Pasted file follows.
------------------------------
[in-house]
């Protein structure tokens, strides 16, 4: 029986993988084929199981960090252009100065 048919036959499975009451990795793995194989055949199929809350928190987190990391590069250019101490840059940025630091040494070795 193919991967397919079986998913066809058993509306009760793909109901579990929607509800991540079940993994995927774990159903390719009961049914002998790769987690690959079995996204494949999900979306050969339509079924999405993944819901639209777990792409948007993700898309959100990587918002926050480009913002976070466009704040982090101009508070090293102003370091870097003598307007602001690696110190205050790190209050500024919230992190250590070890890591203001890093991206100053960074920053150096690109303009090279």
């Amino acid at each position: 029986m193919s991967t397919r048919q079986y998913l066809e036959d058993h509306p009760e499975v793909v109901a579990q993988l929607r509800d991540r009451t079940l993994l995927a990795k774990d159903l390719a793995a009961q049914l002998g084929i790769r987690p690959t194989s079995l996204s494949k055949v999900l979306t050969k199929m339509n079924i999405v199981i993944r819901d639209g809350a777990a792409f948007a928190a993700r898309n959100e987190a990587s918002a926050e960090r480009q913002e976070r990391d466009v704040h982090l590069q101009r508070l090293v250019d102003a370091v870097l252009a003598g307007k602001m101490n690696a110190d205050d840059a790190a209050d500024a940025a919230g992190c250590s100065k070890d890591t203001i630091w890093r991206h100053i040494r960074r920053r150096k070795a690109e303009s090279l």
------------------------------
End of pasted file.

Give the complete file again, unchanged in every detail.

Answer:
[in-house]
């Protein structure tokens, strides 16, 4: 029986993988084929199981960090252009100065 048919036959499975009451990795793995194989055949199929809350928190987190990391590069250019101490840059940025630091040494070795 193919991967397919079986998913066809058993509306009760793909109901579990929607509800991540079940993994995927774990159903390719009961049914002998790769987690690959079995996204494949999900979306050969339509079924999405993944819901639209777990792409948007993700898309959100990587918002926050480009913002976070466009704040982090101009508070090293102003370091870097003598307007602001690696110190205050790190209050500024919230992190250590070890890591203001890093991206100053960074920053150096690109303009090279």
């Amino acid at each position: 029986m193919s991967t397919r048919q079986y998913l066809e036959d058993h509306p009760e499975v793909v109901a579990q993988l929607r509800d991540r009451t079940l993994l995927a990795k774990d159903l390719a793995a009961q049914l002998g084929i790769r987690p690959t194989s079995l996204s494949k055949v999900l979306t050969k199929m339509n079924i999405v199981i993944r819901d639209g809350a777990a792409f948007a928190a993700r898309n959100e987190a990587s918002a926050e960090r480009q913002e976070r990391d466009v704040h982090l590069q101009r508070l090293v250019d102003a370091v870097l252009a003598g307007k602001m101490n690696a110190d205050d840059a790190a209050d500024a940025a919230g992190c250590s100065k070890d890591t203001i630091w890093r991206h100053i040494r960074r920053r150096k070795a690109e303009s090279l």